But that's another post.

Anonymous said...

Yitzchak Rabin personally came to Lincoln Square Synagogue and asked people to move to Efrat.

Jeffrey said...

I will forego the opportunity to indulge in a dialogue of the deaf. My residence in Efrat, with which I have no moral qualms at all, obviously puts me on the dark side of Zionism (a votre avis). I would simply like to clarify the points I made in my comment (which seems to have disappeared from your site).

1) Muslim opposition to Zionism has nothing to do with Justice. It has to do with violation of waqf land by kafirs, and their sense of impugned honor. Arab culture, as noted by Shuka Porat, is a fundamentally honor/shame affair. I described you as manufesting signs of cognitive dissidence for projecting your structure of values upon the principle, alternative system that characterizes the Arabs.

Magnes, and his cohorts, gave perfect, Euro-centric expression to precisely this error.

2) I, by the way, am not a messianic religious zionist. I subscribe to Reines Zionism, as expounded by Rabbi Soloveitchik. Israel is a wonderful gift given us by God. Territorial compromise is a theoretical possibility, if there is someone to talk to. There is, however, no (a priori) religious obligation tohand over parts of Israel's patrimony to forces who do not possess the intellectual or religious tools to accept the presence of a Jewish polity in the Land of Israel.

3)Historically, while there has been a Jewish People for three millenia (in the terms set forth by Anthony D. Smith), there is no such equivalent Palestinian People. They are a good example of Benedict Anderson's 'Imagined Communities.' However, the distinction is irrelevant since they now believe it to be true.

4) The issue of 'stolen Palestinian Land' is a chimera. The Left says that anything not purchased outright by the JNF is Arab (which means Dahaisha and the syrian Golan are Jewish owned), while the Right says that everything but privately held Arab Land is State Land. The entire debate is infertile casuistry. Under the Turks, one took possession where one's rock fell. The reality is the same today. Facts on the Ground equal ownership.

Jerry Haber said...

Jeffrey,

Quick comments; as you pointed out, our differences are deep.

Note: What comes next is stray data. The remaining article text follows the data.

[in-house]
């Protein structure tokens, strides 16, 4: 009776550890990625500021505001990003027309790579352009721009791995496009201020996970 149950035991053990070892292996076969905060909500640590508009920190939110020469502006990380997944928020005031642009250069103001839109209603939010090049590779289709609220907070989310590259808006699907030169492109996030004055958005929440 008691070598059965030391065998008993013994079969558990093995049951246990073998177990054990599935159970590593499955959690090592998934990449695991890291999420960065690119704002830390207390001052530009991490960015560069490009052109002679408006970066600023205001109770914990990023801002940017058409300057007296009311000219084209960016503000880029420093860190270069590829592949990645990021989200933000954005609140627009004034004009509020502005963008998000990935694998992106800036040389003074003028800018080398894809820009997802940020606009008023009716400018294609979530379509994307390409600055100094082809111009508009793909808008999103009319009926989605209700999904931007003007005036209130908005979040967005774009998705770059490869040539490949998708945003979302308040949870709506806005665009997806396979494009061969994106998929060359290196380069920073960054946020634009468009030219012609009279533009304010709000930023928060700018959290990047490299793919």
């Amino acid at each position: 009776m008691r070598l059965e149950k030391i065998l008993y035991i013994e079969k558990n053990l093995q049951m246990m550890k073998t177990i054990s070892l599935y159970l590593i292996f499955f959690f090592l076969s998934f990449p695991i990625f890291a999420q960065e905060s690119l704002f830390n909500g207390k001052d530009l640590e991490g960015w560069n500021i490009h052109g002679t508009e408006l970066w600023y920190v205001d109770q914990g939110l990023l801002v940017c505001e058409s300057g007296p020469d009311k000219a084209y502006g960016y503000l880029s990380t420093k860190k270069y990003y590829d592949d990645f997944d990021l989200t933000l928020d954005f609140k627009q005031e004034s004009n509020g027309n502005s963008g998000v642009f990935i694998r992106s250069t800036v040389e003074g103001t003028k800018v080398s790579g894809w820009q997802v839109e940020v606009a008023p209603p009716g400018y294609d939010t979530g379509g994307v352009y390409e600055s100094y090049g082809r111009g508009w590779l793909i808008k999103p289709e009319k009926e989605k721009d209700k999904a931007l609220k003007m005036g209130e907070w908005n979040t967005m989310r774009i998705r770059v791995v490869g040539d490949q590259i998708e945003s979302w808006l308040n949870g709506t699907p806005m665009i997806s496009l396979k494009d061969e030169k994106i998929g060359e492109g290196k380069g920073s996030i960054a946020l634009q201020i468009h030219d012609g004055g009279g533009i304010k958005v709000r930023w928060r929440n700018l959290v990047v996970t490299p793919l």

1) "Muslim opposition to Zionism has nothing to do with justice." Like the flowers that bloom in the spring, this has nothing to do with the case, or with anything I wrote, anyway.

Perhaps you were referring to the Arab claim that it was unjust to give the Jews a state. I assure you, that if you read the representations of the Arabs to the various commissions, including the Peel, you will see this point made repeatedly. As you know, Porat was referring to something else, entirely. (Palestinian nationalist consciousness was largely due to Palestinian Christian, as you know.)

2) You will forgive me if do not respond to this condescending comment which smacks of the typical superiority of the Western colonialist.

3) As for "Jewish people," well, I don't need to tell you , of all people, that there are varying conceptions of that. Read Moshe Rosman's latest book on Jewish history, and you will see that he brings various interpretations of the unity of Jewish people and Jewish history. You have bought into the religious Zionist narrative; that's your prerogative.

But even if one concedes that the Jews constitute a people, that doesn't entail that they have a right, or any people, to a state, or if they do have such a right, it must be at the expense of another people. It pains me to have to repeat the obvious.

The Palestinian sense of national identity is more recent than the Jewish sense of national identity, but so what? Statist nationalism is a very recent phenomenon of the Jews -- in fact, it took the holocaust and the birth of the state of Israel to make Zionism dominant among the Jews. Mah inyan shmitah, etc.?